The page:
March 11, 1998; Aalco Forwarding, Inc., et al., B-277241, 277241.14, June 8, 1998; and
Aalco Forwarding, Inc., et al., B-277241, B-277241.20, B-277241.21, July 1, 1998.




Page 12                                                GAO/NSIAD-99-129 Defense Transportation
                               B-282406




Hunter Pilot Effort Began in   Separately from the MTMC pilot program, the Army decided to determine
1996                           whether the commercial business practice of outsourcing a non-core
                               function could alleviate known problems in its personal property program
                               while increasing quality of life. The pilot began in February 1996 as a
                               quality-of-life effort to improve the relocation process and test commercial
                               business practices in a military environment at Hunter Army Airfield,
                               Savannah, Georgia. On January 31, 1997, the Army selected PHH
                               Relocation, a relocation/move management company (now Cendant
                               Mobility, Bethesda, Maryland), as the contractor for the pilot. In July 1997,
                               Cendant Mobility began relocation operations at Hunter, offering to
                               distribute and manage shipments to transportation providers. Additionally,
                               the contractor provided point-to-point move management, personal move
                               counseling and coordination, assistance in buying/selling a residence,
                               24-hour in-transit visibility of shipments, direct claims settlement with
                               servicemembers, full replacement value, and a single point of contact for
                               servicemembers. These services and benefits are not available under the
                               existing DOD system. The current contract with Cendant Mobility will end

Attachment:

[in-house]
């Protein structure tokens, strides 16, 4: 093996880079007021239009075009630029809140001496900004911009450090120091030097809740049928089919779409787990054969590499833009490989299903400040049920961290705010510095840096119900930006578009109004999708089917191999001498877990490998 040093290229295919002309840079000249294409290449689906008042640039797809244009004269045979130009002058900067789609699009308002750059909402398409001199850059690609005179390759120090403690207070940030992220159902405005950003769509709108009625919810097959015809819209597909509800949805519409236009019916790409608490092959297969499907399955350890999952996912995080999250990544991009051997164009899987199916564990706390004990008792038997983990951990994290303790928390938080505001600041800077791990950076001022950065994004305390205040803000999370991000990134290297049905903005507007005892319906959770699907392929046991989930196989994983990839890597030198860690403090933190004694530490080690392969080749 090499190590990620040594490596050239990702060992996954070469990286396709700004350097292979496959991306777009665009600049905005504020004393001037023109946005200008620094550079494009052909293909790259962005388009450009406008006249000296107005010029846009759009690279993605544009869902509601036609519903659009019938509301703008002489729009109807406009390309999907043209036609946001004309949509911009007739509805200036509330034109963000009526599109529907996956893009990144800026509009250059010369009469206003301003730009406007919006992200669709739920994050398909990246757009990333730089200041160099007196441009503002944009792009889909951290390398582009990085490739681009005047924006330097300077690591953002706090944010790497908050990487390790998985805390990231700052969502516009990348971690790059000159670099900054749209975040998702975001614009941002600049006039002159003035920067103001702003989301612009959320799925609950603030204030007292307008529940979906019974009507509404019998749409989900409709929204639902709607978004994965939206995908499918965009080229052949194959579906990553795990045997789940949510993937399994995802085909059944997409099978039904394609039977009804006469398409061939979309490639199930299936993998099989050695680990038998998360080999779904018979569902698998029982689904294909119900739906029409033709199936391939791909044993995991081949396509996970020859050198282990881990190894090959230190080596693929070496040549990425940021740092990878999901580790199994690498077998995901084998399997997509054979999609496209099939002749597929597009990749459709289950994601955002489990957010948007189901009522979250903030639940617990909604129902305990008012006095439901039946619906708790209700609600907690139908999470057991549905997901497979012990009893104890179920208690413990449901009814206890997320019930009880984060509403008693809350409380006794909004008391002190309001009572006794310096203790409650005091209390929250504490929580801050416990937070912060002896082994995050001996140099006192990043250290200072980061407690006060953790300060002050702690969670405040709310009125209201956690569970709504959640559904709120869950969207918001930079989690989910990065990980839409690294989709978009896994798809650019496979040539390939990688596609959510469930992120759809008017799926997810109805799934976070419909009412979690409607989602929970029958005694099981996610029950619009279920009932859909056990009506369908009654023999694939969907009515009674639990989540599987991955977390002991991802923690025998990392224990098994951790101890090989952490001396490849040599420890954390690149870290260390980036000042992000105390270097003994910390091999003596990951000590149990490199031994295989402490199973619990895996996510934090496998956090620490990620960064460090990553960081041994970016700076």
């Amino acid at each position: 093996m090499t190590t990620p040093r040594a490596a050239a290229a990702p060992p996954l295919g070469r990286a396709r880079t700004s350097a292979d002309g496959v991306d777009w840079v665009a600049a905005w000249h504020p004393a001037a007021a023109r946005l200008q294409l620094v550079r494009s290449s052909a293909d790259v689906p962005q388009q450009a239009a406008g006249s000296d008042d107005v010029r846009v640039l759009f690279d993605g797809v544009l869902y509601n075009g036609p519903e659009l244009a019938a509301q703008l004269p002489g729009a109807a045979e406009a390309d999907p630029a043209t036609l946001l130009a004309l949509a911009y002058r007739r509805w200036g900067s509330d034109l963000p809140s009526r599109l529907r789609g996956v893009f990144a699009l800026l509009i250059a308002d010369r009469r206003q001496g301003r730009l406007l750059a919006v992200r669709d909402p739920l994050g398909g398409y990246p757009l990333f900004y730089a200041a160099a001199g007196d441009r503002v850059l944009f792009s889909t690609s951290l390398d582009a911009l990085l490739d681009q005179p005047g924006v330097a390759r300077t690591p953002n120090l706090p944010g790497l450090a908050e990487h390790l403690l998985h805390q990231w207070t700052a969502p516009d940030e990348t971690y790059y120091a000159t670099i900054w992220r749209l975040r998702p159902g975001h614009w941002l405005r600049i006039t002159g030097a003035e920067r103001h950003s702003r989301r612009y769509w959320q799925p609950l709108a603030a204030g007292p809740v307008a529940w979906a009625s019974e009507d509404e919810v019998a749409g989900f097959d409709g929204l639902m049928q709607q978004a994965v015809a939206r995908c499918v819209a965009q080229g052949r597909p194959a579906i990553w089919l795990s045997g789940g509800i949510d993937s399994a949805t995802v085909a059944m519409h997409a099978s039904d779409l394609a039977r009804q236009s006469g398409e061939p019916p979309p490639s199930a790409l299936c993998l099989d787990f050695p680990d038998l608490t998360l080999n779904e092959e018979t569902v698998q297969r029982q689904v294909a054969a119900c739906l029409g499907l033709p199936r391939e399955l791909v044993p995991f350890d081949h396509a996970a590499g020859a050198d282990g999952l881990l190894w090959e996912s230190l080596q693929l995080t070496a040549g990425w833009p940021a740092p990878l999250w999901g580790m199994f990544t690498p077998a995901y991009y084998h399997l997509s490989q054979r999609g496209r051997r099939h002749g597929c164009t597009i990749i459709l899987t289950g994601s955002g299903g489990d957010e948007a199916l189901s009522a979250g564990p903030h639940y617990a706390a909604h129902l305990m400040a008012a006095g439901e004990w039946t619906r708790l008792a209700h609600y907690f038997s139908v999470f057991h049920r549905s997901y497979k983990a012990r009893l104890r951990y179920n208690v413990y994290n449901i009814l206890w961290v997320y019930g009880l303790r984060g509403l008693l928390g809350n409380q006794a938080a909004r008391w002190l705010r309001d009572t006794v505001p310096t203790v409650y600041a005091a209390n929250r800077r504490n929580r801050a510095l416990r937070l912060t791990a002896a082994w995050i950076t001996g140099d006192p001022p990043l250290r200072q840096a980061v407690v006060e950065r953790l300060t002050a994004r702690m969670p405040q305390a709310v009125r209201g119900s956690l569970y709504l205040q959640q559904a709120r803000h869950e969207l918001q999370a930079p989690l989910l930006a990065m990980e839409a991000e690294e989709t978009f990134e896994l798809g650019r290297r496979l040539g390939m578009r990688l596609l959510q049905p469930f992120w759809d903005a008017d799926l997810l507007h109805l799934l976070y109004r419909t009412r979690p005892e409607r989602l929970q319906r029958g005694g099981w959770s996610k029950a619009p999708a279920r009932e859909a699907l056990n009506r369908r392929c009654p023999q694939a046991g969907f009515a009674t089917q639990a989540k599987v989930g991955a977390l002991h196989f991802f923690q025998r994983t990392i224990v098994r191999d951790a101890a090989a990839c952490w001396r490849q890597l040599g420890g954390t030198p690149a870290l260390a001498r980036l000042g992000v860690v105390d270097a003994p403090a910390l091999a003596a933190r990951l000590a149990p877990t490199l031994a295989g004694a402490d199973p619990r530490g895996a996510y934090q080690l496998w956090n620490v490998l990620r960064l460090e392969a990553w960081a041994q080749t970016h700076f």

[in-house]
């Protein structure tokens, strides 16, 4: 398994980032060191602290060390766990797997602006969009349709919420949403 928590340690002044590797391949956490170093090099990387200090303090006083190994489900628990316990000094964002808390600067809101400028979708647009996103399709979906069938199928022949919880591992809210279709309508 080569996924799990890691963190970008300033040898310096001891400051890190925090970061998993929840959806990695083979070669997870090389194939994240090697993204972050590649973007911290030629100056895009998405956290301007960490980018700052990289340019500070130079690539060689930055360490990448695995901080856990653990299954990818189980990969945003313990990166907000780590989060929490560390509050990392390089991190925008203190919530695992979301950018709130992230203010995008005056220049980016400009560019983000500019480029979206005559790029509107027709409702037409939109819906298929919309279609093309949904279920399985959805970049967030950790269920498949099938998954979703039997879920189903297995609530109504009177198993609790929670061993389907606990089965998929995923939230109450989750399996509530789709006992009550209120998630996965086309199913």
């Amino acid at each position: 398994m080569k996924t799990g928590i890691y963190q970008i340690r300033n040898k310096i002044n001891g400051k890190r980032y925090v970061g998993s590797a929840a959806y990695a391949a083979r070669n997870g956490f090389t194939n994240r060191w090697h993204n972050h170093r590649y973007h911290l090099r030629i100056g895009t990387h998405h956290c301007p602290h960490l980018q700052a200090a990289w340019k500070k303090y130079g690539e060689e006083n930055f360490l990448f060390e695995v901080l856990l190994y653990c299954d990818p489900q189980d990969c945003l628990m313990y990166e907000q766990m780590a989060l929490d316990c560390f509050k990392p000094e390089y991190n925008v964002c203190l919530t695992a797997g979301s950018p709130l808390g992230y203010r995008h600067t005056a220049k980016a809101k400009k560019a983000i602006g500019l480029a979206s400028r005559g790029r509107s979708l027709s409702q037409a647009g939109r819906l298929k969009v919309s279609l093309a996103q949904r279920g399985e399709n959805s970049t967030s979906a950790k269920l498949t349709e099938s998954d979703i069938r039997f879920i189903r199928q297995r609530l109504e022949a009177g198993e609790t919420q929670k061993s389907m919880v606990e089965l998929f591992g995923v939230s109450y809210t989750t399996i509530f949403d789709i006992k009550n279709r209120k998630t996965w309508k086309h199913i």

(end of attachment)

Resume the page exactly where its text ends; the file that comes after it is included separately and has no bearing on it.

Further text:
on September 30, 1999.

                               A Cendant Mobility official stated that the management fees paid by the
                               Army to the contractor pay for these services and entitlements. Cendant
                               Mobility also obtained revenues from two other sources, including
                               (1) commissions from carriers, agents, and freight forwarders and
                               (2) referral fees from real estate companies on the purchase and sale of six
                               residences. The commissions paid for services provided to carriers, agents,
                               and freight forwarders, including contract training, contract
                               administration, invoice auditing, and quality control services.


Navy Pilot Effort Began in     The Navy initiated its plans for a separate pilot program in 1997 to test the
1997                           option of allowing servicemembers to select their carrier, giving them more
                               control over the relocation process to meet their specific needs. The pilot,
                               which began in January 1998, is intended to provide an alternative to,
                               rather than a replacement of, the current program. The pilot affects a very
                               small number of military personnel. Presently, the option is being offered
                               only for shipments originating in the areas of Puget Sound, Washington;
                               San Diego, California; Norfolk, Virginia; and Groton, Connecticut.
                               Participation is limited to Navy military personnel with permanent change
                               of station orders from the participating sites. Shipments must exceed
                               3,000 pounds and cost between $2,500 and $25,000 (the pilot excludes
                               shipments from non-temporary storage or warehouses). Servicemembers




                               Page 13                                 GAO/NSIAD-99-129 Defense Transportation
                            B-282406




                            can select a mover from a list of carriers that are self-certified as small
                            businesses and approved by MTMC. As of March 26, 1999, 223 Navy
                            servicemembers had selected this option. This pilot does not have a
                            specific end date.


DOD Pilot Effort Proposed   On February 12, 1999, DOD stated that it intended to begin a fourth pilot
in 1999                     program, called the Full Service Moving Project, with certain modifications
                            based on lessons learned from the Army Hunter pilot. The new pilot will
                            include the National Capital Region (17,000 annual moves), Georgia
                            (26,000 annual moves), and North Dakota (2,000 annual moves), and will
                            involve all military services and the Coast Guard. Like the Army pilot, it is